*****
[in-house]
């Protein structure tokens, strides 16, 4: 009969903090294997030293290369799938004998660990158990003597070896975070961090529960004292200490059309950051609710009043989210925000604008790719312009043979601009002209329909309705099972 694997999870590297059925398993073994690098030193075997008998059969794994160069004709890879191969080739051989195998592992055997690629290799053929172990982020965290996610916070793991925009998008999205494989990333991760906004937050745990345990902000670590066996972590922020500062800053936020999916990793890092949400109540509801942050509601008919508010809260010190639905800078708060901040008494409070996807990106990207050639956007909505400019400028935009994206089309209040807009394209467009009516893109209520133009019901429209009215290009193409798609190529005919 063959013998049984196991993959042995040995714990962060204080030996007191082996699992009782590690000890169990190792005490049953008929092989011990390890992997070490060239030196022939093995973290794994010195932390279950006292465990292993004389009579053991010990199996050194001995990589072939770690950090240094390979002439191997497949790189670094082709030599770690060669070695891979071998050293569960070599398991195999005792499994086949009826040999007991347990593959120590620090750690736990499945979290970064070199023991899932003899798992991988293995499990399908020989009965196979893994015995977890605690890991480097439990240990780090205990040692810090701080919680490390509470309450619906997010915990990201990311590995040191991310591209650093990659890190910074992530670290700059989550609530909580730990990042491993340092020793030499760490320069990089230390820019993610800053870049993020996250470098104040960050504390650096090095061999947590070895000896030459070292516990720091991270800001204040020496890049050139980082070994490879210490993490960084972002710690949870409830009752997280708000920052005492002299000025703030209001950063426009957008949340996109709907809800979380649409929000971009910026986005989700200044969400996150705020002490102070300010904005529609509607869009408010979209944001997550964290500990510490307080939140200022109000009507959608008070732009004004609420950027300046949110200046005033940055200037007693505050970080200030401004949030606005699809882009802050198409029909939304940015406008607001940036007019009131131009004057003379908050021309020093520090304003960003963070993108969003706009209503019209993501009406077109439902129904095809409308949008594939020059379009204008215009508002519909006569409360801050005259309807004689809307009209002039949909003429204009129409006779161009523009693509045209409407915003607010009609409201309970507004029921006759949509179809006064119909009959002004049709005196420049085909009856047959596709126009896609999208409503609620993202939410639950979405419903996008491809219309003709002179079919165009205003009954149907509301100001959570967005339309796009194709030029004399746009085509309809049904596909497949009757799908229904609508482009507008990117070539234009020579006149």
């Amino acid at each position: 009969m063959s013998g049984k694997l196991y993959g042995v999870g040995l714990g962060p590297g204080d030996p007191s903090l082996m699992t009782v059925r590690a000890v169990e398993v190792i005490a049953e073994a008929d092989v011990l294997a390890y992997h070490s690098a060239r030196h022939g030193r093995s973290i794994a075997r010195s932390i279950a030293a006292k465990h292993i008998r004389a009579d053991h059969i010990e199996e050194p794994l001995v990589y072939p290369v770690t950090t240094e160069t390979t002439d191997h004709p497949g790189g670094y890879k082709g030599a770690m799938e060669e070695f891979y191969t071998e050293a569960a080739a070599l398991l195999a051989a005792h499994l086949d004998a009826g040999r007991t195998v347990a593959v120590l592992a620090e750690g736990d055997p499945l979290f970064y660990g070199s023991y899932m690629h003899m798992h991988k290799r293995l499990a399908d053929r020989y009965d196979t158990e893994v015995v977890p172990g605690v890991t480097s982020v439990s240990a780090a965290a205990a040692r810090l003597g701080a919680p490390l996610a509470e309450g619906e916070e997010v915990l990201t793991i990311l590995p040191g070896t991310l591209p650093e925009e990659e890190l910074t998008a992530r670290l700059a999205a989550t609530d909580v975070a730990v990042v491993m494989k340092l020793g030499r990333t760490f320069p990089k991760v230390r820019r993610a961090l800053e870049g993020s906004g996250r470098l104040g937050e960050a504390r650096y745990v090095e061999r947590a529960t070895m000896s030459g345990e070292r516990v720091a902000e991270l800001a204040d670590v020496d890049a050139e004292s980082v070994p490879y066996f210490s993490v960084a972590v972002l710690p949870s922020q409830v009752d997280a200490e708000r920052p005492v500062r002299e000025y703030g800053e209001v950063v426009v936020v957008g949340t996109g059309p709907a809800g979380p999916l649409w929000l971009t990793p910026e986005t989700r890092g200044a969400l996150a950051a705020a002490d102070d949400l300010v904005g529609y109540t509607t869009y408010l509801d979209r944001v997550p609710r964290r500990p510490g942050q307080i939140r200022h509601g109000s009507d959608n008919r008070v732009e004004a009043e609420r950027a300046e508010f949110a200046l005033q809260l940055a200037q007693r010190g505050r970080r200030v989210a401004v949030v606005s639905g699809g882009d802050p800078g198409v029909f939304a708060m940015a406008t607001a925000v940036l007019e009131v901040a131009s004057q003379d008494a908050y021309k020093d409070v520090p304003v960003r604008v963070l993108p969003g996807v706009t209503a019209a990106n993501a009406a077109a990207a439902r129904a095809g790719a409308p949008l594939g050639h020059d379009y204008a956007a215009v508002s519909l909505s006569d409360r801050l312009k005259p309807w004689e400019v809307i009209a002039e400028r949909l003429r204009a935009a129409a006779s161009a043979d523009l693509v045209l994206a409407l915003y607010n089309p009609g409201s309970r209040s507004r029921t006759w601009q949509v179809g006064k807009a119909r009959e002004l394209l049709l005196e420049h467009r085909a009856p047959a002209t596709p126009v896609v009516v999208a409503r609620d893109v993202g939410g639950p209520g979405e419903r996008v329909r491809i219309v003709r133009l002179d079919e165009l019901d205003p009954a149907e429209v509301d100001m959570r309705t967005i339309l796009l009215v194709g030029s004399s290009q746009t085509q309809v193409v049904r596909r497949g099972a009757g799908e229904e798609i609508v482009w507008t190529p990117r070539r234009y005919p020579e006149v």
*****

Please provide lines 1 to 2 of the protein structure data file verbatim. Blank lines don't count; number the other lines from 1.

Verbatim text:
[in-house]
């Protein structure tokens, strides 16, 4: 009969903090294997030293290369799938004998660990158990003597070896975070961090529960004292200490059309950051609710009043989210925000604008790719312009043979601009002209329909309705099972 694997999870590297059925398993073994690098030193075997008998059969794994160069004709890879191969080739051989195998592992055997690629290799053929172990982020965290996610916070793991925009998008999205494989990333991760906004937050745990345990902000670590066996972590922020500062800053936020999916990793890092949400109540509801942050509601008919508010809260010190639905800078708060901040008494409070996807990106990207050639956007909505400019400028935009994206089309209040807009394209467009009516893109209520133009019901429209009215290009193409798609190529005919 063959013998049984196991993959042995040995714990962060204080030996007191082996699992009782590690000890169990190792005490049953008929092989011990390890992997070490060239030196022939093995973290794994010195932390279950006292465990292993004389009579053991010990199996050194001995990589072939770690950090240094390979002439191997497949790189670094082709030599770690060669070695891979071998050293569960070599398991195999005792499994086949009826040999007991347990593959120590620090750690736990499945979290970064070199023991899932003899798992991988293995499990399908020989009965196979893994015995977890605690890991480097439990240990780090205990040692810090701080919680490390509470309450619906997010915990990201990311590995040191991310591209650093990659890190910074992530670290700059989550609530909580730990990042491993340092020793030499760490320069990089230390820019993610800053870049993020996250470098104040960050504390650096090095061999947590070895000896030459070292516990720091991270800001204040020496890049050139980082070994490879210490993490960084972002710690949870409830009752997280708000920052005492002299000025703030209001950063426009957008949340996109709907809800979380649409929000971009910026986005989700200044969400996150705020002490102070300010904005529609509607869009408010979209944001997550964290500990510490307080939140200022109000009507959608008070732009004004609420950027300046949110200046005033940055200037007693505050970080200030401004949030606005699809882009802050198409029909939304940015406008607001940036007019009131131009004057003379908050021309020093520090304003960003963070993108969003706009209503019209993501009406077109439902129904095809409308949008594939020059379009204008215009508002519909006569409360801050005259309807004689809307009209002039949909003429204009129409006779161009523009693509045209409407915003607010009609409201309970507004029921006759949509179809006064119909009959002004049709005196420049085909009856047959596709126009896609999208409503609620993202939410639950979405419903996008491809219309003709002179079919165009205003009954149907509301100001959570967005339309796009194709030029004399746009085509309809049904596909497949009757799908229904609508482009507008990117070539234009020579006149």